In an effort to help American students understand cultures from around the world through the celebration of international traditions, the U.S. Department of State and the U.S. Department of Education established the International Education Week (IEW) in 2000. KCC has participated in this annual four-day event for the past 17 years alongside colleges and other institutions nationwide. This year’s IEW will be from Monday to Thursday and will take place at different locations around campus.

However, even before the IEW initiative, KCC had arranged an International Festival back in 1988 that serves the same purpose as IEW of promoting cultures from around the world. The department chair for Social Sciences, Dr. Carl Hefner, coordinates both the IEW in November and the International Festival in March, though has only been a part of the latter since 1992 when he first came to KCC.

“The difference between the two is that the International Festival is oriented toward performing arts, while the International Education Week is oriented more toward speakers,” said Hefner about both events. “We celebrate both every year but for the past 30 years, KCC has done the International Festival, which is similar to International Education Week, because we were forward thinking having started off with the ‘Asian Pacific Emphasis.'”

This year KCC will be hosting its 17th annual International Education Week. (Photo Courtesy of Dr. Carl Hefner)

For this year’s IEW, students are invited to attend the weeklong event that will feature a number of clubs and performances that are put together by KCC students and faculty, and will showcase outside speakers and performers. The first day, Monday, at the ‘Ohiʻa Cafeteria will have a KCC campus tour from 9:15 a.m. to 11 a.m. led by the HOST 168 students. Later in the day, 6 p.m. in ‘Ohiʻa 118, there will be a screening of the Japanese film, “Her Love Boils the Bathwater.”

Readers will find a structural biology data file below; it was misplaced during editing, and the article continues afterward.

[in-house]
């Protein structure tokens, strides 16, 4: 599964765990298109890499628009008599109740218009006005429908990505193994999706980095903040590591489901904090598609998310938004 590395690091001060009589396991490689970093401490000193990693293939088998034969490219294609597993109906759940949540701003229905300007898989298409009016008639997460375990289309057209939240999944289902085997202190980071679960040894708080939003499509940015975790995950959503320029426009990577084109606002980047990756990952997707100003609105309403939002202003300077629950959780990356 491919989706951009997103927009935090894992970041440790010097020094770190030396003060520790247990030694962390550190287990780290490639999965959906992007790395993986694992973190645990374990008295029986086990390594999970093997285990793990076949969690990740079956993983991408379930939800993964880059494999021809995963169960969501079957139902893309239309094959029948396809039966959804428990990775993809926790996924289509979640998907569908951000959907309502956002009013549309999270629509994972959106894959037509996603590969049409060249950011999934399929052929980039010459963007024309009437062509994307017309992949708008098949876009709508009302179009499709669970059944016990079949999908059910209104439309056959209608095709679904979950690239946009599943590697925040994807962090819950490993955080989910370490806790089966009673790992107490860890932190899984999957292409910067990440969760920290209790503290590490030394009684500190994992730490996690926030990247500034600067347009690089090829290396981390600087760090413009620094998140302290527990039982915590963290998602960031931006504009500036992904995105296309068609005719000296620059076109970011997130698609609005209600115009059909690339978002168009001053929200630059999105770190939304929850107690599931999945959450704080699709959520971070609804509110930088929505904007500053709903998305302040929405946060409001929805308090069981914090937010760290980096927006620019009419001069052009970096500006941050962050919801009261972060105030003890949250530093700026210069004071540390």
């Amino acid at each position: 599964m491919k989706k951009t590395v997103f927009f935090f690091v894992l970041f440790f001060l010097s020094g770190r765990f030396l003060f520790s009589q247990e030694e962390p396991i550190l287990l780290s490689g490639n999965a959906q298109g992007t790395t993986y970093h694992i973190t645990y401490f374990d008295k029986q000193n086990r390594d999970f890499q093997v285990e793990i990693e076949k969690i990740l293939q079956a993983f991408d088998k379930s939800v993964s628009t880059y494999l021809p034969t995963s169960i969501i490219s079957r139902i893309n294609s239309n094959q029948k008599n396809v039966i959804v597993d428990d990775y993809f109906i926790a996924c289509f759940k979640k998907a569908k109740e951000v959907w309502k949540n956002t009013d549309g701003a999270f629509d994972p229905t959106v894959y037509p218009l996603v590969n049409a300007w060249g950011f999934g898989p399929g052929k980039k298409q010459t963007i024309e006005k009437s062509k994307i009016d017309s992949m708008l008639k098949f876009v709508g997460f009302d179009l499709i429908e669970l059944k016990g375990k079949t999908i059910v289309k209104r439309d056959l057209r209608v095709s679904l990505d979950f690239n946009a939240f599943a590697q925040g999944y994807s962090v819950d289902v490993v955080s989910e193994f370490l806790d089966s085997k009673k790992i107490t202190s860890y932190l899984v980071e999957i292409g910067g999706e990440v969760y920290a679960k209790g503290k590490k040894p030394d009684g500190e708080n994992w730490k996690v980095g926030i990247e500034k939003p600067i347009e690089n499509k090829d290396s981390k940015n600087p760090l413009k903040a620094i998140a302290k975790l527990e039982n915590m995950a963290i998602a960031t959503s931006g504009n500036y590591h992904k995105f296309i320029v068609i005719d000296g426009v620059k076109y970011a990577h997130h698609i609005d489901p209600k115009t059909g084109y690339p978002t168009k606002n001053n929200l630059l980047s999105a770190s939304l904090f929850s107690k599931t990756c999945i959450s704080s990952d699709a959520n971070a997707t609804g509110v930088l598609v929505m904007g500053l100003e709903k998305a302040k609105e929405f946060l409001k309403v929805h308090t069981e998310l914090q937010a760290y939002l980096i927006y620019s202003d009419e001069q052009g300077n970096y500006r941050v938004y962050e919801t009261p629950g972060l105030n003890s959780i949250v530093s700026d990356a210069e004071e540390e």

One of the events on Tuesday includes a cultural sport from the country of Myanmar called Chinlone, which will be played at the Great Lawn from 9:15-10:30 a.m. The ESOL 94 class will be hosting two presentations, one at the ‘Ohiʻa Cafeteria from 10:30-11:30 a.m., then another at the Lama Library from 2:30-3:30 p.m., that will cover the theme of “Environmental Activism Around the World.” Then as the last event of the day, a film screening from 6:00-8:30 in ‘Ohiʻa 118 of the Korean film, “A Single Rider,” will be played for students to watch.

At the  ‘Ohi‘a Foyer on Wednesday from 10:00-2:00 p.m., students who have a passport or are interested in obtaining one are encouraged to meet with representatives from the U.S. Passport agency. There students can learn more about the requirements of a passport and those who already possess one can renew theirs at this event. On this day there will also be a follow up demonstration from Takehara’s calligraphy art at 11:00- 12:00 p.m.

The biggest event day of IEW will be on Thursday from 10:00 -2:00 p.m. at the ‘Ohiʻa Cafeteria, where KCC clubs and programs will be displayed to share their purpose and advertise the work that they do. Some interactive events at ‘Ohiʻa cafeteria would be the Ethnomusicology at 11:00-1:00 p.m.with Beryl Yang and his Music 107 class, where students can play instruments from around the world, as well as the Japanese 290 and 297F language class workshops from 1:45- 3:00 p.m. 4:30-5:30 p.m.

For more information about the International Education Week as well as the International Festival, contact Dr. Carl Hefner at